Increasing regulatory requirements and the quest for greater efficiency are leading more advice firms to bring in outside expertise
A combination of regulation, legislation and improvements in technology are encouraging advisers to develop more rigorous and consistent processes. Recent research we undertook found over two-thirds of advice firms now operate a centralised investment proposition, showing a steady adoption of more standardised methods of running portfolios.
How firms choose to create and implement their CIPs are as diverse as the businesses themselves. Influencing factors include:
- Investment philosophy in matching solutions with clients’ current and future needs
- Business model, target markets, size and level of resources
- Insourcing and outsourcing strategies
All these points affect how formalised a CIP is. The ultimate purpose of a CIP from a regulatory perspective is to ensure firms have effective control mechanisms in place to monitor and manage client risk and outcomes. However, it seems the means to achieving these aims are not prescriptive.
Investment committees’ role
A firm’s investment committee is normally responsible for creating and overseeing the CIP and the various other solutions. That said, around half of firms tell us they run formalised investment committees – substantially fewer than those that operate CIPs.
The use of both CIPs and investment committees varies significantly by firm size. Smaller firms are more likely to have a CIP than an investment committee, while larger firms are more likely to have both. At the very top end, firms are slightly more likely to have an investment committee than a CIP.
This is no surprise; larger firms require greater oversight of advisers’ investment recommendations and activities. But it does not follow that large firms are more restrictive with their advisers than smaller ones.
As one investment committee chairman of a large firm put it: “Why would we say our investment committee can tell the advisers what the right outcome is for a client we have never met? That sounds like hubris to me. We put in some risk controls; put guides of what we don’t want.”
A growing presence
There is already a strong presence of external consultants on investment committees, particularly in large firms and those with discretionary permissions. But smaller firms can also be heavily reliant on them, especially if most of their investment solution is outsourced to one. Consultancy work for advice firms mainly consists of:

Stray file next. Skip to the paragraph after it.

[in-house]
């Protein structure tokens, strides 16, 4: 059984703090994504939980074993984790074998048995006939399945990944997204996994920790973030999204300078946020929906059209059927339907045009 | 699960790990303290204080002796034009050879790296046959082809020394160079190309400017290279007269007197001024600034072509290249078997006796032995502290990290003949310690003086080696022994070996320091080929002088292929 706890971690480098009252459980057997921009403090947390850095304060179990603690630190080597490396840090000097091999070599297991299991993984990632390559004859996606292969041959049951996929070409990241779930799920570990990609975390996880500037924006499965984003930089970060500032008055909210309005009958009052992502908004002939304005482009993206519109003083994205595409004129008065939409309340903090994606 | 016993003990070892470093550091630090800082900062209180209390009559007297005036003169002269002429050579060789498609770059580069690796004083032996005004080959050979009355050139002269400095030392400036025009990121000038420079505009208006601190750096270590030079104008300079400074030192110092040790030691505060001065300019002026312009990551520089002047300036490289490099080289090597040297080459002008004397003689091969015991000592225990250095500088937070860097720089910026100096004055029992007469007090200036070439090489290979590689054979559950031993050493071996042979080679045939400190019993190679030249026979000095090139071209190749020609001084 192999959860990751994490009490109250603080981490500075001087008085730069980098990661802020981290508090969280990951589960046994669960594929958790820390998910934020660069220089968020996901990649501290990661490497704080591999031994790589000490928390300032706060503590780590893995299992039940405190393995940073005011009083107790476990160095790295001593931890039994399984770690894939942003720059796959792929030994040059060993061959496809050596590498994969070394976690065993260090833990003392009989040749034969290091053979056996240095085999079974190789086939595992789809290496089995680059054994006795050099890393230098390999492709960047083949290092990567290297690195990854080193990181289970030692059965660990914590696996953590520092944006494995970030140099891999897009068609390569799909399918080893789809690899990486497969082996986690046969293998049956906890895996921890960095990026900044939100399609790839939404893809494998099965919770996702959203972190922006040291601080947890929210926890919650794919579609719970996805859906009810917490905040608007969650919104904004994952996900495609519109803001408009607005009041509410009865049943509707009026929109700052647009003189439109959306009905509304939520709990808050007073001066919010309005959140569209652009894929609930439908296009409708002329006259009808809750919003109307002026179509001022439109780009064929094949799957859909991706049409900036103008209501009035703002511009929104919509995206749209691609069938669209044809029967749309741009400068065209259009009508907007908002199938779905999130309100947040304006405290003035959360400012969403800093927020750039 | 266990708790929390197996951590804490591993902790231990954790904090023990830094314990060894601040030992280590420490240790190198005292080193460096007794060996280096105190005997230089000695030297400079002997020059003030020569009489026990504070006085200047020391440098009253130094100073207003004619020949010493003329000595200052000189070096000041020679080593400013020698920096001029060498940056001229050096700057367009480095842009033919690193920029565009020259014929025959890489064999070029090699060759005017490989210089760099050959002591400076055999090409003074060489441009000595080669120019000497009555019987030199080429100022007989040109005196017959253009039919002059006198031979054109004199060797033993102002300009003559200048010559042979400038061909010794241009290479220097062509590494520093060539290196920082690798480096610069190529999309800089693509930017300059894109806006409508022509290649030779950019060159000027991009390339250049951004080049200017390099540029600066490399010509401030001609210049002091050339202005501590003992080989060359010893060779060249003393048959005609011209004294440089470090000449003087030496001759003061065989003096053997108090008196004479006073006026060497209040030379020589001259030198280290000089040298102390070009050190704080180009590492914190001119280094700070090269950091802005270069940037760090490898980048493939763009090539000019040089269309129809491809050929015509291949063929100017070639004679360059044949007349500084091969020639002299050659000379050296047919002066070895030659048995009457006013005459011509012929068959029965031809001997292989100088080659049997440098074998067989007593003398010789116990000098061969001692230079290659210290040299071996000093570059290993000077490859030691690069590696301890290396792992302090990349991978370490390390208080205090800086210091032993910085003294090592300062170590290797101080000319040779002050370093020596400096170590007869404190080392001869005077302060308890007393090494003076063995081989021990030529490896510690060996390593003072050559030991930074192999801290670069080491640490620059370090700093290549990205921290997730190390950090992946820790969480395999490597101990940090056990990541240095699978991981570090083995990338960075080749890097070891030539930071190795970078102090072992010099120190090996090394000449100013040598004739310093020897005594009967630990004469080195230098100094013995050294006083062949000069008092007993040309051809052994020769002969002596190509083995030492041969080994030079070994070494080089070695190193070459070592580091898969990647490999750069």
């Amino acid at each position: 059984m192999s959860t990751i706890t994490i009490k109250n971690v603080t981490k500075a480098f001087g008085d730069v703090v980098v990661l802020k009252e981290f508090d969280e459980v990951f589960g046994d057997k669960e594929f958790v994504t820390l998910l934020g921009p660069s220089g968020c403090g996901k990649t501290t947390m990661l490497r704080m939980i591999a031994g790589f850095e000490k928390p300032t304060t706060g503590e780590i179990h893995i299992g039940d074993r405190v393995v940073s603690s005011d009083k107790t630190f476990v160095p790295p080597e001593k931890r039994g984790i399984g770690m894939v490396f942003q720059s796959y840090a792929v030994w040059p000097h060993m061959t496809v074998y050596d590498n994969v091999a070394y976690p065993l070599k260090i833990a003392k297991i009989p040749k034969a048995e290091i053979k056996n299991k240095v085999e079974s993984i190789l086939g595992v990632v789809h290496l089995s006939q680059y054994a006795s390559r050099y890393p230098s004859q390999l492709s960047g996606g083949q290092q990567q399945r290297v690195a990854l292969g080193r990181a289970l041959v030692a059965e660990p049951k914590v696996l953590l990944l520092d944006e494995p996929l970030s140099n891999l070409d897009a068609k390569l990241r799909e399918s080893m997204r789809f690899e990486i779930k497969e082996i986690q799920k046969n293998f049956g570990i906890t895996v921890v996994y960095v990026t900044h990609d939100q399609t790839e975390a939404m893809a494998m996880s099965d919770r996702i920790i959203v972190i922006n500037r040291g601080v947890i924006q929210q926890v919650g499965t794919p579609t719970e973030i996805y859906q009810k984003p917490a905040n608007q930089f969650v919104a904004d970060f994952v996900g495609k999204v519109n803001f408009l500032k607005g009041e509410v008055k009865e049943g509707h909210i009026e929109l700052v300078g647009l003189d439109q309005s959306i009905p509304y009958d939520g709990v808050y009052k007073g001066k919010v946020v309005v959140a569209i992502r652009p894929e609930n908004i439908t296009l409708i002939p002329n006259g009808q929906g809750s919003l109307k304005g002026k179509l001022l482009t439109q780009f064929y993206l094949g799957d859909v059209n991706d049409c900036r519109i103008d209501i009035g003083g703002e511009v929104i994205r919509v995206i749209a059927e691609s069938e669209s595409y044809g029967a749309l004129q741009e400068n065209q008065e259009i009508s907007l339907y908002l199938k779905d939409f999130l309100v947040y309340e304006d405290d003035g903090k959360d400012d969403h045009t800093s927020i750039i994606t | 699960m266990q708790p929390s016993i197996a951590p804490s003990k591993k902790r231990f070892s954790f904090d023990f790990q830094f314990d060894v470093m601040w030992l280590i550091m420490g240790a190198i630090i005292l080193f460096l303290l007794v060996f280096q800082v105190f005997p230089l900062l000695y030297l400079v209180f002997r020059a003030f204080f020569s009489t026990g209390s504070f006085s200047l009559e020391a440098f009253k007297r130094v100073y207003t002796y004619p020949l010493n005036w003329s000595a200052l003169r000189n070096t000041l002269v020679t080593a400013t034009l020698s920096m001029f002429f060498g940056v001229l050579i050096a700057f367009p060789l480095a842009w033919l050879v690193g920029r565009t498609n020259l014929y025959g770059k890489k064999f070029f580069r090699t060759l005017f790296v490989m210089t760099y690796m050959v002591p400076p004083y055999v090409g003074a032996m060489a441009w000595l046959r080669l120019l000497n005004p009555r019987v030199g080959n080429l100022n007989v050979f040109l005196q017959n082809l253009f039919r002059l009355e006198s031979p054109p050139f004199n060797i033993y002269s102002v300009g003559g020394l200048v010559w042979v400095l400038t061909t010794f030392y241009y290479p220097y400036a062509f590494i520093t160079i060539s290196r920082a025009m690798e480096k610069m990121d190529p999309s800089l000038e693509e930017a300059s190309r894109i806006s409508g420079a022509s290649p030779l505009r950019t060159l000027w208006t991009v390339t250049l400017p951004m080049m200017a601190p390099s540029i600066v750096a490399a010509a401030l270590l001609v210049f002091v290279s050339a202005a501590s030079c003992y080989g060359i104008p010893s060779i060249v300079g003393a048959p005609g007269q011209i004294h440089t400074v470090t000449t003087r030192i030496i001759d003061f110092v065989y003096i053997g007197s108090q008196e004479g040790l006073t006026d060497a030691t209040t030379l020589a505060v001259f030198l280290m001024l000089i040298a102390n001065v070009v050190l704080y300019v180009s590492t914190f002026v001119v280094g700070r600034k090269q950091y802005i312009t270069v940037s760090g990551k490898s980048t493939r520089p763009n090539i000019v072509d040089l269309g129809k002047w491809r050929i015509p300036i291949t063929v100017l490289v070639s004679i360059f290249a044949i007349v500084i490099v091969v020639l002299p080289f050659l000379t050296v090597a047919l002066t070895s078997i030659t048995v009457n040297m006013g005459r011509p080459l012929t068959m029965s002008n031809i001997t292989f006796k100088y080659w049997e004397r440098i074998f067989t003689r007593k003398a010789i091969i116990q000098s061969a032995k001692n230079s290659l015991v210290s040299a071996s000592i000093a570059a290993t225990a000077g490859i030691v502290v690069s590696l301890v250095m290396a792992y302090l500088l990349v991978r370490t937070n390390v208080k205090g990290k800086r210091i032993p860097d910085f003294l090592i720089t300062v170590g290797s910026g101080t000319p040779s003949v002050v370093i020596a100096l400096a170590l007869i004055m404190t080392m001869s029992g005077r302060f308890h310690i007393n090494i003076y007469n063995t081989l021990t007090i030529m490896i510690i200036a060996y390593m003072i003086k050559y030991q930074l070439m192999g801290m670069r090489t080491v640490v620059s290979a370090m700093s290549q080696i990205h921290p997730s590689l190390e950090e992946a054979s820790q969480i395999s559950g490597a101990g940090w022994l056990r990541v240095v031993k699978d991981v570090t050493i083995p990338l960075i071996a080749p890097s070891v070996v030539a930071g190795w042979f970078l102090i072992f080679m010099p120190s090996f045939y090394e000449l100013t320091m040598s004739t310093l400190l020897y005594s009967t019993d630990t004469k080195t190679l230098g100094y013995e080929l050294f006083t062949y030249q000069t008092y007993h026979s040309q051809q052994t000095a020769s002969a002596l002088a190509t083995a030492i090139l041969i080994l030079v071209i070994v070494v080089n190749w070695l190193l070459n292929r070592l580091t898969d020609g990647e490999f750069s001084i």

- Recommending investment solutions, such as asset allocation, portfolios for different client profiles and fund panels
Monitoring and reviewing performance of internal and outsourced investment solutions to determine whether portfolios are matching the expected risk return outcomes for client profiles.
Research firms and investment houses are also being tapped up to sit on committees. In some cases, this is in a semi-official capacity, contributing to debate. In others, they are more formally appointed as non-executive chairmen.
Another area of external influence is in the construction of firms’ fund panels. Most firms we spoke to buy their fund lists from research agencies, with the remainder using agencies’ tools to help them create their own. Only a handful of firms operating fund panels do so without third-party research.
Regulatory requirements such as Prod and Mifid II, as well as a general desire among advisers to make their businesses more efficient, are leading to more formal processes. We expect increasing numbers of firms to further formalise their investment governance and bring in more external expertise.
Research agencies are also becoming increasingly influential-, embedding themselves in advice firms’ investment processes rather than being thought of as only issuing fund ratings.
Mariam Pourshoushtari is an analyst at Platforum.
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